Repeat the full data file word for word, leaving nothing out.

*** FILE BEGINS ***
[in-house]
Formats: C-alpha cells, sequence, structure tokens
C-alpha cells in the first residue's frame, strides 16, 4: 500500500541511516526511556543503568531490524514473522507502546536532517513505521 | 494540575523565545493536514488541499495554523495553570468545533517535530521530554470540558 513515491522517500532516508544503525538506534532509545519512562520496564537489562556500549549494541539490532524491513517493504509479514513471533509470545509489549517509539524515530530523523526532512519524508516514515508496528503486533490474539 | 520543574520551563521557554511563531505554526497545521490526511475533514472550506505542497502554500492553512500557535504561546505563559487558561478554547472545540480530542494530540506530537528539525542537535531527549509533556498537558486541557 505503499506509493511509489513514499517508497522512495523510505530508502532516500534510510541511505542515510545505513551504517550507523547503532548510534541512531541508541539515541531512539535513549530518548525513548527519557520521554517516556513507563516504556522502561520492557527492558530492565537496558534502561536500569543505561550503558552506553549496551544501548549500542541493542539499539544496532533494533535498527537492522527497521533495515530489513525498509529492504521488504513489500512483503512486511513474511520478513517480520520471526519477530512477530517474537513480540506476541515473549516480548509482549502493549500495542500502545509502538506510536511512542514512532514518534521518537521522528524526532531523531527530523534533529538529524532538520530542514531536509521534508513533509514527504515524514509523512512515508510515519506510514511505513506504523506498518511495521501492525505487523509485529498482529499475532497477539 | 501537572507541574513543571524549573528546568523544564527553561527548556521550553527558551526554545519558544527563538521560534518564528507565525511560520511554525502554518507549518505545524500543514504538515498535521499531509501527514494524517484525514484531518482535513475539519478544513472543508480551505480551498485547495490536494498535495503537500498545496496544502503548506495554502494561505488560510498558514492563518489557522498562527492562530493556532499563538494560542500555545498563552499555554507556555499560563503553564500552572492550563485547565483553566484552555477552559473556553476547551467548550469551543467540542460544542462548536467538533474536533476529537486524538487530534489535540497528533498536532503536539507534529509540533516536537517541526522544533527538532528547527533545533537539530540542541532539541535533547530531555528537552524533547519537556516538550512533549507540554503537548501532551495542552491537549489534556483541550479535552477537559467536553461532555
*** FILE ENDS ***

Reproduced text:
[in-house]
Formats: C-alpha cells, sequence, structure tokens
C-alpha cells in the first residue's frame, strides 16, 4: 500500500541511516526511556543503568531490524514473522507502546536532517513505521 | 494540575523565545493536514488541499495554523495553570468545533517535530521530554470540558 513515491522517500532516508544503525538506534532509545519512562520496564537489562556500549549494541539490532524491513517493504509479514513471533509470545509489549517509539524515530530523523526532512519524508516514515508496528503486533490474539 | 520543574520551563521557554511563531505554526497545521490526511475533514472550506505542497502554500492553512500557535504561546505563559487558561478554547472545540480530542494530540506530537528539525542537535531527549509533556498537558486541557 505503499506509493511509489513514499517508497522512495523510505530508502532516500534510510541511505542515510545505513551504517550507523547503532548510534541512531541508541539515541531512539535513549530518548525513548527519557520521554517516556513507563516504556522502561520492557527492558530492565537496558534502561536500569543505561550503558552506553549496551544501548549500542541493542539499539544496532533494533535498527537492522527497521533495515530489513525498509529492504521488504513489500512483503512486511513474511520478513517480520520471526519477530512477530517474537513480540506476541515473549516480548509482549502493549500495542500502545509502538506510536511512542514512532514518534521518537521522528524526532531523531527530523534533529538529524532538520530542514531536509521534508513533509514527504515524514509523512512515508510515519506510514511505513506504523506498518511495521501492525505487523509485529498482529499475532497477539 | 501537572507541574513543571524549573528546568523544564527553561527548556521550553527558551526554545519558544527563538521560534518564528507565525511560520511554525502554518507549518505545524500543514504538515498535521499531509501527514494524517484525514484531518482535513475539519478544513472543508480551505480551498485547495490536494498535495503537500498545496496544502503548506495554502494561505488560510498558514492563518489557522498562527492562530493556532499563538494560542500555545498563552499555554507556555499560563503553564500552572492550563485547565483553566484552555477552559473556553476547551467548550469551543467540542460544542462548536467538533474536533476529537486524538487530534489535540497528533498536532503536539507534529509540533516536537517541526522544533527538532528547527533545533537539530540542541532539541535533547530531555528537552524533547519537556516538550512533549507540554503537548501532551495542552491537549489534556483541550479535552477537559467536553461532555